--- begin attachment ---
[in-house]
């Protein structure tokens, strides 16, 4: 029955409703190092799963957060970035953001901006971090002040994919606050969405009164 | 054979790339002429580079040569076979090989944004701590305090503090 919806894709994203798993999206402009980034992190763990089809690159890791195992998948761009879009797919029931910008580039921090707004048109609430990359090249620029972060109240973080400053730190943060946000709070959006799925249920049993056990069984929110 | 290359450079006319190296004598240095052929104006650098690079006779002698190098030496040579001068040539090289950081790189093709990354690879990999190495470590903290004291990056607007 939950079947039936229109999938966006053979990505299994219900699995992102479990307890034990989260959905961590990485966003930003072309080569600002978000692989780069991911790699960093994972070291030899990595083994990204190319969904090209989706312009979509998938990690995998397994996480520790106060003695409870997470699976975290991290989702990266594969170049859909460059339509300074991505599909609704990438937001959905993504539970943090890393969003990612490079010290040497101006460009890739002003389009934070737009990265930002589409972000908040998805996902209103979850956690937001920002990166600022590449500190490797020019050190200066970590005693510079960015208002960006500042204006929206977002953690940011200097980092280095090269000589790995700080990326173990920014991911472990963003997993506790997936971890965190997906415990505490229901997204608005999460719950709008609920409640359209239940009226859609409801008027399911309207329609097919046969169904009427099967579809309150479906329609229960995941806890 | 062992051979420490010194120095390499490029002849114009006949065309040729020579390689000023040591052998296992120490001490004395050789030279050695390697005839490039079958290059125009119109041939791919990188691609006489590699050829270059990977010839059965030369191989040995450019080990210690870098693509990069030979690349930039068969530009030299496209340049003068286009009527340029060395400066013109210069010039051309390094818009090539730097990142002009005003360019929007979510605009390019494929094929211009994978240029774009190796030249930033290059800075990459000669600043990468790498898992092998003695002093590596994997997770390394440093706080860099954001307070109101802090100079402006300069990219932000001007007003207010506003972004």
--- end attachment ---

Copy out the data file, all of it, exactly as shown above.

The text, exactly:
[in-house]
């Protein structure tokens, strides 16, 4: 029955409703190092799963957060970035953001901006971090002040994919606050969405009164 | 054979790339002429580079040569076979090989944004701590305090503090 919806894709994203798993999206402009980034992190763990089809690159890791195992998948761009879009797919029931910008580039921090707004048109609430990359090249620029972060109240973080400053730190943060946000709070959006799925249920049993056990069984929110 | 290359450079006319190296004598240095052929104006650098690079006779002698190098030496040579001068040539090289950081790189093709990354690879990999190495470590903290004291990056607007 939950079947039936229109999938966006053979990505299994219900699995992102479990307890034990989260959905961590990485966003930003072309080569600002978000692989780069991911790699960093994972070291030899990595083994990204190319969904090209989706312009979509998938990690995998397994996480520790106060003695409870997470699976975290991290989702990266594969170049859909460059339509300074991505599909609704990438937001959905993504539970943090890393969003990612490079010290040497101006460009890739002003389009934070737009990265930002589409972000908040998805996902209103979850956690937001920002990166600022590449500190490797020019050190200066970590005693510079960015208002960006500042204006929206977002953690940011200097980092280095090269000589790995700080990326173990920014991911472990963003997993506790997936971890965190997906415990505490229901997204608005999460719950709008609920409640359209239940009226859609409801008027399911309207329609097919046969169904009427099967579809309150479906329609229960995941806890 | 062992051979420490010194120095390499490029002849114009006949065309040729020579390689000023040591052998296992120490001490004395050789030279050695390697005839490039079958290059125009119109041939791919990188691609006489590699050829270059990977010839059965030369191989040995450019080990210690870098693509990069030979690349930039068969530009030299496209340049003068286009009527340029060395400066013109210069010039051309390094818009090539730097990142002009005003360019929007979510605009390019494929094929211009994978240029774009190796030249930033290059800075990459000669600043990468790498898992092998003695002093590596994997997770390394440093706080860099954001307070109101802090100079402006300069990219932000001007007003207010506003972004």